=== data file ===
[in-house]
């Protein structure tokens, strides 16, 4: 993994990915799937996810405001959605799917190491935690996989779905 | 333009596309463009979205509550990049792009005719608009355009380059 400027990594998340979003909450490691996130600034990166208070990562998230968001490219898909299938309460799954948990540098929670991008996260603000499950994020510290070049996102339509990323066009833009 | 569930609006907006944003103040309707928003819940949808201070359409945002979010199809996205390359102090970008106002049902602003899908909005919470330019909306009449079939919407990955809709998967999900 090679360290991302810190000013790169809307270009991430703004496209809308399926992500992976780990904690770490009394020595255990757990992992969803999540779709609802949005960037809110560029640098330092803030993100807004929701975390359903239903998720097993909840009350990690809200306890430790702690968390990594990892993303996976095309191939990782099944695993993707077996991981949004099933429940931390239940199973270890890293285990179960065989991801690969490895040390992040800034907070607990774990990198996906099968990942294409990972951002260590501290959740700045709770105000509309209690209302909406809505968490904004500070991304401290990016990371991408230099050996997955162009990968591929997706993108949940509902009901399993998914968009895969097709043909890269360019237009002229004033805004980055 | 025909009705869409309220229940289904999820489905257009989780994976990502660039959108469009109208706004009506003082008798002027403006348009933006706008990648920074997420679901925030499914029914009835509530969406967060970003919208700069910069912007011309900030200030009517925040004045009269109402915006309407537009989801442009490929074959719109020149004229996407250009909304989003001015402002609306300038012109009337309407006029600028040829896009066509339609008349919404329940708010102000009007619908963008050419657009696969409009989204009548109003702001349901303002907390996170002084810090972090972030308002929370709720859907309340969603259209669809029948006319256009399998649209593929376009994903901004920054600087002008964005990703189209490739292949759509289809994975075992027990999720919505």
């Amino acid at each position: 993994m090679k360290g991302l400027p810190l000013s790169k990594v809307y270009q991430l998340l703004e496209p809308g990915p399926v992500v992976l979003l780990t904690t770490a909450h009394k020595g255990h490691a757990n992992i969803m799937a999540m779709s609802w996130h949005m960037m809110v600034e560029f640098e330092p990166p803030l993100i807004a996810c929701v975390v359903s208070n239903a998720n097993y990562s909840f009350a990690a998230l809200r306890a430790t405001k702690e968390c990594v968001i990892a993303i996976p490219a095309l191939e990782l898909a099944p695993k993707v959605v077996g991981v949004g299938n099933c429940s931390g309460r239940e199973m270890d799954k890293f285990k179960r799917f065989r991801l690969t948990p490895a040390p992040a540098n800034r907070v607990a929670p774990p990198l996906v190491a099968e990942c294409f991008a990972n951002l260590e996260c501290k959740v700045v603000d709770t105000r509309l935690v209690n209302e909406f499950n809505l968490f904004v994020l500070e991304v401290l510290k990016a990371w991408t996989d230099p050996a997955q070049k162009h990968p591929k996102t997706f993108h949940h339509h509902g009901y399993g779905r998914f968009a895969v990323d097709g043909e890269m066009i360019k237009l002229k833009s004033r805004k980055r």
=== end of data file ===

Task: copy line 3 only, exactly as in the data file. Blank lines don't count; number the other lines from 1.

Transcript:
């Amino acid at each position: 993994m090679k360290g991302l400027p810190l000013s790169k990594v809307y270009q991430l998340l703004e496209p809308g990915p399926v992500v992976l979003l780990t904690t770490a909450h009394k020595g255990h490691a757990n992992i969803m799937a999540m779709s609802w996130h949005m960037m809110v600034e560029f640098e330092p990166p803030l993100i807004a996810c929701v975390v359903s208070n239903a998720n097993y990562s909840f009350a990690a998230l809200r306890a430790t405001k702690e968390c990594v968001i990892a993303i996976p490219a095309l191939e990782l898909a099944p695993k993707v959605v077996g991981v949004g299938n099933c429940s931390g309460r239940e199973m270890d799954k890293f285990k179960r799917f065989r991801l690969t948990p490895a040390p992040a540098n800034r907070v607990a929670p774990p990198l996906v190491a099968e990942c294409f991008a990972n951002l260590e996260c501290k959740v700045v603000d709770t105000r509309l935690v209690n209302e909406f499950n809505l968490f904004v994020l500070e991304v401290l510290k990016a990371w991408t996989d230099p050996a997955q070049k162009h990968p591929k996102t997706f993108h949940h339509h509902g009901y399993g779905r998914f968009a895969v990323d097709g043909e890269m066009i360019k237009l002229k833009s004033r805004k980055r």